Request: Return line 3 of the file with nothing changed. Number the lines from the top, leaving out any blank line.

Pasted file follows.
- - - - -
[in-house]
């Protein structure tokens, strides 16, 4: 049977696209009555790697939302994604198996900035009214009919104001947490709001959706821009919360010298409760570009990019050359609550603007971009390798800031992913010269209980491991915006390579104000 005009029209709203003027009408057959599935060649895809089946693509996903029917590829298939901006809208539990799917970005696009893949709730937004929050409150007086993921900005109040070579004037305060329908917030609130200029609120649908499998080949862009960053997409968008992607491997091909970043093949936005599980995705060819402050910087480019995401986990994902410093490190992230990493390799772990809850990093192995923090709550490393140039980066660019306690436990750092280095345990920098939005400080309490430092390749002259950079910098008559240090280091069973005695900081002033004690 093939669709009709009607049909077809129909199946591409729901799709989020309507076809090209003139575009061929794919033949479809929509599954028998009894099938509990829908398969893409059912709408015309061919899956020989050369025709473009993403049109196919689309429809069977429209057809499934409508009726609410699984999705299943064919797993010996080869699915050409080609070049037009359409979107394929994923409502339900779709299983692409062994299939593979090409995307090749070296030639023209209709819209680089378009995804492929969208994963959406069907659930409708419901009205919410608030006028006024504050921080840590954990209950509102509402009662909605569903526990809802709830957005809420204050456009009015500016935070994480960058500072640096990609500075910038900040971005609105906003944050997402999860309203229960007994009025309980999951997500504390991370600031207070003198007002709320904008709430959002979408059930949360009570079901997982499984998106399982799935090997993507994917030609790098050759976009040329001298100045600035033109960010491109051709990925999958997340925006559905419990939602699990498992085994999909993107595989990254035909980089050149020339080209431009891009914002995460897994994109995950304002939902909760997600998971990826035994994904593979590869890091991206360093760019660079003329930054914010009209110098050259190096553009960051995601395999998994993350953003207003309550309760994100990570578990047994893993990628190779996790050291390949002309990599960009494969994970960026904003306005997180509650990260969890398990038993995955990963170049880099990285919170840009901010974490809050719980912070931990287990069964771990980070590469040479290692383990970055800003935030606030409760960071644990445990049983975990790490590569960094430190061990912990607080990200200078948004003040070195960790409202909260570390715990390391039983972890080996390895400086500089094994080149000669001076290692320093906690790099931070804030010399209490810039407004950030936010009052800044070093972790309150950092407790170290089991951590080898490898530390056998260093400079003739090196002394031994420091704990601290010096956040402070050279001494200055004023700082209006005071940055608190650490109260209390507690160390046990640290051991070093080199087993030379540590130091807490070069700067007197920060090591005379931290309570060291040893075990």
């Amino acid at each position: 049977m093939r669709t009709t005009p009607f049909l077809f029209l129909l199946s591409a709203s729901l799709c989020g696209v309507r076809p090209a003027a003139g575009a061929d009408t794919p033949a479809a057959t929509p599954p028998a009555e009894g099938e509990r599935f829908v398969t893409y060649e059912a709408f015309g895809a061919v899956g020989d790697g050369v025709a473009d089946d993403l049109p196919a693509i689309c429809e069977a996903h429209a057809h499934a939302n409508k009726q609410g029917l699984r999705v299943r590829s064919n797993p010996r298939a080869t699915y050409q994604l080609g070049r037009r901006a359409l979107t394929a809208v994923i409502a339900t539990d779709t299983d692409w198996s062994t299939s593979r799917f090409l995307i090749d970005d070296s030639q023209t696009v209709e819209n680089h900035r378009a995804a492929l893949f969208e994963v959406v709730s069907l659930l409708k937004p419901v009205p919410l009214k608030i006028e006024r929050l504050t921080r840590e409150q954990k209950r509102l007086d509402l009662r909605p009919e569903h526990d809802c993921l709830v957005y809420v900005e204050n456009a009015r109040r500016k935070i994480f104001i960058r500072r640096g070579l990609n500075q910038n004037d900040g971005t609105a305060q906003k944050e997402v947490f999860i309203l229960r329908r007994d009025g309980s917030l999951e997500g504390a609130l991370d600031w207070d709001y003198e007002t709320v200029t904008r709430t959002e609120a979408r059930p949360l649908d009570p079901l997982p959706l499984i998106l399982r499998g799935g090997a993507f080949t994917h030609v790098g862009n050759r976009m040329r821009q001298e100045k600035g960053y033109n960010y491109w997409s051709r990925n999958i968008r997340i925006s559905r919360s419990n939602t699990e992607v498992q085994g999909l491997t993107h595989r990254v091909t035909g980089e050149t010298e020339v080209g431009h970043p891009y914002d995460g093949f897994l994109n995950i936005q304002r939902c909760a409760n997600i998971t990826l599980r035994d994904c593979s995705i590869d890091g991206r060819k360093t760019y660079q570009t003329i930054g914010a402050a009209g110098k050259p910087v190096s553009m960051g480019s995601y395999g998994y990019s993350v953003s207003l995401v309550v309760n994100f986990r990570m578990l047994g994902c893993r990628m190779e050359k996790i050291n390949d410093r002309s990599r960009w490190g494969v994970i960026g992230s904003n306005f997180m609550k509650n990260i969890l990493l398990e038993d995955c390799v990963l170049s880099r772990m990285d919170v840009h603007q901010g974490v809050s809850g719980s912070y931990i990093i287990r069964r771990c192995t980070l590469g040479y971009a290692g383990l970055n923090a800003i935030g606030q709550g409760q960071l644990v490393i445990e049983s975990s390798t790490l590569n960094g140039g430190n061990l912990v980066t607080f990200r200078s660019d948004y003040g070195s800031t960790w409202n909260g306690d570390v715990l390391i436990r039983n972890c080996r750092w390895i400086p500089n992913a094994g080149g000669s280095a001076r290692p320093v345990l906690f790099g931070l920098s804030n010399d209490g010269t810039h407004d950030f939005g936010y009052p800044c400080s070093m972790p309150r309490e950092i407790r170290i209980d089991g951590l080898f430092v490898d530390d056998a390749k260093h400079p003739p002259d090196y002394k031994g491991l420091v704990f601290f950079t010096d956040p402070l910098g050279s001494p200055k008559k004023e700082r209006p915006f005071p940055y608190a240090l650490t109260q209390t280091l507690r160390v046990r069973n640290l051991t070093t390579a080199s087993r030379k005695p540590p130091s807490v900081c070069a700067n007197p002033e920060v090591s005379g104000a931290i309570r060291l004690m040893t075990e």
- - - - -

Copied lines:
């Amino acid at each position: 049977m093939r669709t009709t005009p009607f049909l077809f029209l129909l199946s591409a709203s729901l799709c989020g696209v309507r076809p090209a003027a003139g575009a061929d009408t794919p033949a479809a057959t929509p599954p028998a009555e009894g099938e509990r599935f829908v398969t893409y060649e059912a709408f015309g895809a061919v899956g020989d790697g050369v025709a473009d089946d993403l049109p196919a693509i689309c429809e069977a996903h429209a057809h499934a939302n409508k009726q609410g029917l699984r999705v299943r590829s064919n797993p010996r298939a080869t699915y050409q994604l080609g070049r037009r901006a359409l979107t394929a809208v994923i409502a339900t539990d779709t299983d692409w198996s062994t299939s593979r799917f090409l995307i090749d970005d070296s030639q023209t696009v209709e819209n680089h900035r378009a995804a492929l893949f969208e994963v959406v709730s069907l659930l409708k937004p419901v009205p919410l009214k608030i006028e006024r929050l504050t921080r840590e409150q954990k209950r509102l007086d509402l009662r909605p009919e569903h526990d809802c993921l709830v957005y809420v900005e204050n456009a009015r109040r500016k935070i994480f104001i960058r500072r640096g070579l990609n500075q910038n004037d900040g971005t609105a305060q906003k944050e997402v947490f999860i309203l229960r329908r007994d009025g309980s917030l999951e997500g504390a609130l991370d600031w207070d709001y003198e007002t709320v200029t904008r709430t959002e609120a979408r059930p949360l649908d009570p079901l997982p959706l499984i998106l399982r499998g799935g090997a993507f080949t994917h030609v790098g862009n050759r976009m040329r821009q001298e100045k600035g960053y033109n960010y491109w997409s051709r990925n999958i968008r997340i925006s559905r919360s419990n939602t699990e992607v498992q085994g999909l491997t993107h595989r990254v091909t035909g980089e050149t010298e020339v080209g431009h970043p891009y914002d995460g093949f897994l994109n995950i936005q304002r939902c909760a409760n997600i998971t990826l599980r035994d994904c593979s995705i590869d890091g991206r060819k360093t760019y660079q570009t003329i930054g914010a402050a009209g110098k050259p910087v190096s553009m960051g480019s995601y395999g998994y990019s993350v953003s207003l995401v309550v309760n994100f986990r990570m578990l047994g994902c893993r990628m190779e050359k996790i050291n390949d410093r002309s990599r960009w490190g494969v994970i960026g992230s904003n306005f997180m609550k509650n990260i969890l990493l398990e038993d995955c390799v990963l170049s880099r772990m990285d919170v840009h603007q901010g974490v809050s809850g719980s912070y931990i990093i287990r069964r771990c192995t980070l590469g040479y971009a290692g383990l970055n923090a800003i935030g606030q709550g409760q960071l644990v490393i445990e049983s975990s390798t790490l590569n960094g140039g430190n061990l912990v980066t607080f990200r200078s660019d948004y003040g070195s800031t960790w409202n909260g306690d570390v715990l390391i436990r039983n972890c080996r750092w390895i400086p500089n992913a094994g080149g000669s280095a001076r290692p320093v345990l906690f790099g931070l920098s804030n010399d209490g010269t810039h407004d950030f939005g936010y009052p800044c400080s070093m972790p309150r309490e950092i407790r170290i209980d089991g951590l080898f430092v490898d530390d056998a390749k260093h400079p003739p002259d090196y002394k031994g491991l420091v704990f601290f950079t010096d956040p402070l910098g050279s001494p200055k008559k004023e700082r209006p915006f005071p940055y608190a240090l650490t109260q209390t280091l507690r160390v046990r069973n640290l051991t070093t390579a080199s087993r030379k005695p540590p130091s807490v900081c070069a700067n007197p002033e920060v090591s005379g104000a931290i309570r060291l004690m040893t075990e």